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Schniper

Schniper

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Schniper
Sniper.jpg
Designer: Kevan Davis
Players: 2+
Stuff required: Walkie-talkies (but mobile phones will do); optional ribbons or other identifiers.
Crew required: None
Preparation: None
Time required: 30 minutes
Place required: A large area with plenty of cover.
Activities: Sneaking, hiding.
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This is a playable game - it's finished, tested and ready to play.
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This game is made available under an Attribution-Noncommercial Creative Commons licence. (What does this mean?)

A game of sneaking and sniping, using walkie-talkies or mobile phones.

Two-player gameplay

Pick a playing area. You want a large, clearly-defined area with plenty of cover to break things up - a park with lots of trees and features can be good, or an agreed area of urban environment.

Each player has a walkie talkie tuned to the same frequency (or simply a mobile phone, after exchanging numbers). If you're playing against someone you might not recognise at a distance, then you should both wear a ribbon or some other distinguishing item of clothing. Pick a start and end time for the game, and disperse into the playing area - the game shouldn't start until both players have had a few minutes to split up.

Once the game has started, each player attempts to hunt down the other, trying to catch them in the open while concealing their own position. At any time, one player (the "sniper") may call the other (the "target") on the walkie talkie to say "Stop, I can see you.", or words to that effect. Both players have to stand perfectly still, and can engage in a little Bourne-style banter to confirm that the sniper really can see the target ("I hope you're enjoying that cup of coffee, as it may be your last"). If you're playing in a busy area or public building, you might want to tone down any overt mention of "sniping" in the radio chatter, to avoid upsetting anyone - games we've played have usually tended towards a brisk "Heads up, I can see you." "Okay, you got me."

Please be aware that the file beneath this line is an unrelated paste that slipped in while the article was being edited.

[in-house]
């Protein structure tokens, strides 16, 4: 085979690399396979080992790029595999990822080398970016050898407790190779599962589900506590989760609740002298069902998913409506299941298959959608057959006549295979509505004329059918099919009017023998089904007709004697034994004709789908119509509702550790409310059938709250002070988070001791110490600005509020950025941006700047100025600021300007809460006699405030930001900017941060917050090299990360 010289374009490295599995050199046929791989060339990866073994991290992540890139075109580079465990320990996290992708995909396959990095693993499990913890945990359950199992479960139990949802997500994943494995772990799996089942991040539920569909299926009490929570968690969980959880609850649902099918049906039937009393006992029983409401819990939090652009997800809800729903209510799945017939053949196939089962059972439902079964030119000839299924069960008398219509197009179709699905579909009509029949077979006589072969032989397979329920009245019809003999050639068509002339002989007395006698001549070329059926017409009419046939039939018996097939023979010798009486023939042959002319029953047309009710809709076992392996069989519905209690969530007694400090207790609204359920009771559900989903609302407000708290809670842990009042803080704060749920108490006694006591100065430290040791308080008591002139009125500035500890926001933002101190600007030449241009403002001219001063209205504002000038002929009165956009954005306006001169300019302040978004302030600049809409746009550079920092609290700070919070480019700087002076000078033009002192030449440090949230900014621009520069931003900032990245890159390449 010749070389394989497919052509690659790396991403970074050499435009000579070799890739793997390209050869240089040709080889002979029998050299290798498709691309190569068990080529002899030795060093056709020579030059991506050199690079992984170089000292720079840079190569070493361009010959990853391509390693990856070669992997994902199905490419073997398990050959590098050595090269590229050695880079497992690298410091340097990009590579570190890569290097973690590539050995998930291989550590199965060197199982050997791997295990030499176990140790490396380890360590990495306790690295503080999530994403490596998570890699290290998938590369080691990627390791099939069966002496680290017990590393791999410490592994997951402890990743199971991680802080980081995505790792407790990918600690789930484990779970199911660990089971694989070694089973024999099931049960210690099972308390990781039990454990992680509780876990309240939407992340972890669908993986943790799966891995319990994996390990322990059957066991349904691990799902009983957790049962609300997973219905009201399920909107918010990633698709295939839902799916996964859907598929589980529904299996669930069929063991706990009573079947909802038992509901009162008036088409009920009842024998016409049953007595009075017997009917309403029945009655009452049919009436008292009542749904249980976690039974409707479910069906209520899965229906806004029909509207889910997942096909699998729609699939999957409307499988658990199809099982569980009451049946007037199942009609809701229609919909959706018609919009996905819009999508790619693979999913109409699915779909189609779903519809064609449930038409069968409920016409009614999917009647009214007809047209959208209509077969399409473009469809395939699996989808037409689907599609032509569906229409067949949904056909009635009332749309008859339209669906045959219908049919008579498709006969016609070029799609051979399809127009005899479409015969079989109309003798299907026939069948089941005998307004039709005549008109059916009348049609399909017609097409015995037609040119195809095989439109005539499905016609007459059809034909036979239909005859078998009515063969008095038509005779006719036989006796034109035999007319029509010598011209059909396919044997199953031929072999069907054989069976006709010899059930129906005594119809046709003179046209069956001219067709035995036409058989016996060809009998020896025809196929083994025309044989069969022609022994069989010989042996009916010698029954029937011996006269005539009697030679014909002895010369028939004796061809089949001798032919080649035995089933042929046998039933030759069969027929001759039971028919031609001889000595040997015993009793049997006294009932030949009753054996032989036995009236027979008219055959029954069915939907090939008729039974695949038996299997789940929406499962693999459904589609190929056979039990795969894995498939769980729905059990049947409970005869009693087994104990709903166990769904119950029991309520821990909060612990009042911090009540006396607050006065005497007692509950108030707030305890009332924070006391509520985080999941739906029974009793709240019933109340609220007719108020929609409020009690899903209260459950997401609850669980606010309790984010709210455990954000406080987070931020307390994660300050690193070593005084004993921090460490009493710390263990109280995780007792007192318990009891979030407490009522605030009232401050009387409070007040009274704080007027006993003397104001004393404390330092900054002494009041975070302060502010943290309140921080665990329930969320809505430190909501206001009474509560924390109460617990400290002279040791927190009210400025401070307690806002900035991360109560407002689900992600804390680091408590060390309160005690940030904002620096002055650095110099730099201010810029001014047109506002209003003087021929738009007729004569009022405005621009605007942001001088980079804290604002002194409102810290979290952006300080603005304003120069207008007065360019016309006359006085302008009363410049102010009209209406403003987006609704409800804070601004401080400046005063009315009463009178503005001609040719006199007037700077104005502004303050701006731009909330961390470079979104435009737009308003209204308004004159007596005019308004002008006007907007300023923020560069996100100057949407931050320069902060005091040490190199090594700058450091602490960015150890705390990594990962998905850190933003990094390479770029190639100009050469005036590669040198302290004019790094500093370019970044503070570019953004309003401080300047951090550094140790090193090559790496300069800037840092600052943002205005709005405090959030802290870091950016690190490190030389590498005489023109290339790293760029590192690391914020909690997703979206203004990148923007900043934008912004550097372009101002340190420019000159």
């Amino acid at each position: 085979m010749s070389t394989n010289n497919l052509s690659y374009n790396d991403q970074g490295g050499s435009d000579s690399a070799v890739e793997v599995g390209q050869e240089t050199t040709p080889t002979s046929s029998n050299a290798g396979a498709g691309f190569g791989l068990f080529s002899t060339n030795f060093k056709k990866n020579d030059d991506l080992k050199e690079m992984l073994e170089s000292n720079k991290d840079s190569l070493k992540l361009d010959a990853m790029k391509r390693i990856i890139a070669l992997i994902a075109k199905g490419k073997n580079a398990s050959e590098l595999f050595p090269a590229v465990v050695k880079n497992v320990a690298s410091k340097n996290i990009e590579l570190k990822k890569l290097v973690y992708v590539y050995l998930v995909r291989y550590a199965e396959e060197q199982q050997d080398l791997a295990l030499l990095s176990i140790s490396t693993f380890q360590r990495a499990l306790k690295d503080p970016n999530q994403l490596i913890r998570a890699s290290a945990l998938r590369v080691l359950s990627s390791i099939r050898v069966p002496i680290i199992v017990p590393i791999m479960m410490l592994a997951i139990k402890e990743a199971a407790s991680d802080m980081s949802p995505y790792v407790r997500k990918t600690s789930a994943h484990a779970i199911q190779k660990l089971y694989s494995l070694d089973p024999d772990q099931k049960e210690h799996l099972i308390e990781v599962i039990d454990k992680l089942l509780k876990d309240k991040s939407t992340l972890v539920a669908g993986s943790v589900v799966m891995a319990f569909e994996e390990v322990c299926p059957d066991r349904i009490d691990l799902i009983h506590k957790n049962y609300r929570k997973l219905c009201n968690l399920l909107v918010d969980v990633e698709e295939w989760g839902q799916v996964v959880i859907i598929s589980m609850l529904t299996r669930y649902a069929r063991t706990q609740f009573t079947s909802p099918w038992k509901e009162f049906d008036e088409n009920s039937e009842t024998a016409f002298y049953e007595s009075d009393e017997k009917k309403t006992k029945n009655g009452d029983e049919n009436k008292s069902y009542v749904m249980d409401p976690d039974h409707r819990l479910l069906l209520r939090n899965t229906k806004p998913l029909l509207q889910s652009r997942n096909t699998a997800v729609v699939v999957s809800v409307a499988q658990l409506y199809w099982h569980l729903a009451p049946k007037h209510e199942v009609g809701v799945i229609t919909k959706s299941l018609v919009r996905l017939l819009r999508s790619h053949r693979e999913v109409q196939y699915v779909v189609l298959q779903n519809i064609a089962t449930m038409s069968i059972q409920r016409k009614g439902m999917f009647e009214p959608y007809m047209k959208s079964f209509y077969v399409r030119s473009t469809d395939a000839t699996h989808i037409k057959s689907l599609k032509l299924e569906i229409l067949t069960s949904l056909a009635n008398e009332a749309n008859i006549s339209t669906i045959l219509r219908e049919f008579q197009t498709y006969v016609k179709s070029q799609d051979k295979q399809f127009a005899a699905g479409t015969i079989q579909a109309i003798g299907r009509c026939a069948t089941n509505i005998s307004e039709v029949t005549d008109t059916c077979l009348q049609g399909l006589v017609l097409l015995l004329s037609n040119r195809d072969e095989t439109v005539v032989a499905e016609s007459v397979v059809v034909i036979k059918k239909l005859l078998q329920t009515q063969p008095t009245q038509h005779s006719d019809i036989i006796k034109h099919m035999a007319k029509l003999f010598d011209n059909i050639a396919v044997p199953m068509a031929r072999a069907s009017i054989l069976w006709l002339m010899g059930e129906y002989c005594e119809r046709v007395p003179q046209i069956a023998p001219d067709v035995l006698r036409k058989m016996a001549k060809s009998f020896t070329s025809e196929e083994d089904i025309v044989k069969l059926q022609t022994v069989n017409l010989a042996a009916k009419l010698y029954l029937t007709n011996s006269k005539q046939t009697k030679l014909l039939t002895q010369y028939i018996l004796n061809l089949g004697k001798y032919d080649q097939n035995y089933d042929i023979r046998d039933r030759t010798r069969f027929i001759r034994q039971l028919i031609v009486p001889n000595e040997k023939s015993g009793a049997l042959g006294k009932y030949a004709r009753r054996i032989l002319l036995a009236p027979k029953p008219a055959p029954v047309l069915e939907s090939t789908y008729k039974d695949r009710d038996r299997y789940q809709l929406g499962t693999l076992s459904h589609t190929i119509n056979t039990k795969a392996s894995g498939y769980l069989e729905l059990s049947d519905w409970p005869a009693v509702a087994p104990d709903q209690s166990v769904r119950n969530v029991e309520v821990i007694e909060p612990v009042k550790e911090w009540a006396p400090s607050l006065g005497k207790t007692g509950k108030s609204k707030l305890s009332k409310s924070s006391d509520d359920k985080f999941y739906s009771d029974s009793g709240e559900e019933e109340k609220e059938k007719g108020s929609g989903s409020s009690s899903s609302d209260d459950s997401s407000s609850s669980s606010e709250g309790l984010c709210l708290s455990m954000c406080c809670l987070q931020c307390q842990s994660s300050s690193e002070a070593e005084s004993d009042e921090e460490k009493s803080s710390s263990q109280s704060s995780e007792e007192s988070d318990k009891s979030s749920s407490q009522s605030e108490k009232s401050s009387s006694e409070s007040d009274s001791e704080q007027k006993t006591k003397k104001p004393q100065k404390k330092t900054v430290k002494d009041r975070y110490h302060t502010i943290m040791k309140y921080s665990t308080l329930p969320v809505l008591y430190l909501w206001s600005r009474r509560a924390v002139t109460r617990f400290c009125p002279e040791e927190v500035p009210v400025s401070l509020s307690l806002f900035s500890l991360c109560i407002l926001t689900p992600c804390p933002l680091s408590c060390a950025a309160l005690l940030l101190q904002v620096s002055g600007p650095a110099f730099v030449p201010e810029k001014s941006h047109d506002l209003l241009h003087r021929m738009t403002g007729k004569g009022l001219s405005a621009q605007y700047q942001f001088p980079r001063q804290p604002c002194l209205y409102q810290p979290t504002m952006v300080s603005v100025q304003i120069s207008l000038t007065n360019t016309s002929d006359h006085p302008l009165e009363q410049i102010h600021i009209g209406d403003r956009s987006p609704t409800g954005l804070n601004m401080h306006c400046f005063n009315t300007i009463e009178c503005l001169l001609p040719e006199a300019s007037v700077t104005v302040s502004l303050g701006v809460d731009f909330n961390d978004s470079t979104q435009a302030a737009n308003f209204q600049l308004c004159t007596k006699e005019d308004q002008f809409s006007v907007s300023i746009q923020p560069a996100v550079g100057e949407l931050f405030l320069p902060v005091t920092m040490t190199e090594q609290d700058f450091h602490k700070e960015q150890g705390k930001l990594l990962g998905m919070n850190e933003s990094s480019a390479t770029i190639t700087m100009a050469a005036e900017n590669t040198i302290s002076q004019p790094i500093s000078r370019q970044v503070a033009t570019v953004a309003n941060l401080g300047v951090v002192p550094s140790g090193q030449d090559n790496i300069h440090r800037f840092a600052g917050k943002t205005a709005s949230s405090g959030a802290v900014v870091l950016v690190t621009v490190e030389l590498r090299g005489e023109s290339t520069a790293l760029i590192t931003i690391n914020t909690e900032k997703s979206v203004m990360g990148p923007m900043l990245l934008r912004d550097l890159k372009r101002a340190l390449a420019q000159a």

Once confirmed, the target is "shot" and immediately loses a life, and the sniper has to spend the next thirty seconds reloading - the sniper is allowed to duck behind cover to do this, but cannot move more than a couple of feet, and can't fire during this time (if a sniper is caught moving within thirty seconds of a shot, they immediately lose the game). It's up to the target whether they look around and try to shoot back, or make a run for it.

Each player starts with three lives; when you've lost your third life, the other player wins. If you're both still alive when the game ends, then the player with the most lives left wins.

More than two players

To scale the game up for more players, split the group into two teams. A player can snipe anyone on the opposing team, but should use their name (or codename, if you want to be more dramatic) when the shot is made, so that it's clear to other listeners who's been hit.

When a hit is scored, instead of losing a life, the shooter gains a point, and each team totals their points at the end. To avoid too much stalking, a single player can't shoot the same target twice in a row, or more than once per minute - they have to find another target in the mean time (and can't snap back and forth between two visible targets every few seconds).

Consequently, the thirty-second "reload" period is dropped; if you happen to spot two enemy players in the open, you can take both of them out at the same time, in one radio call.

Play history

  • Schniper was playtested in Regent's Park, London, in June 2009.
  • Multiplayer Schniper was developed in Kew Gardens in April 2010.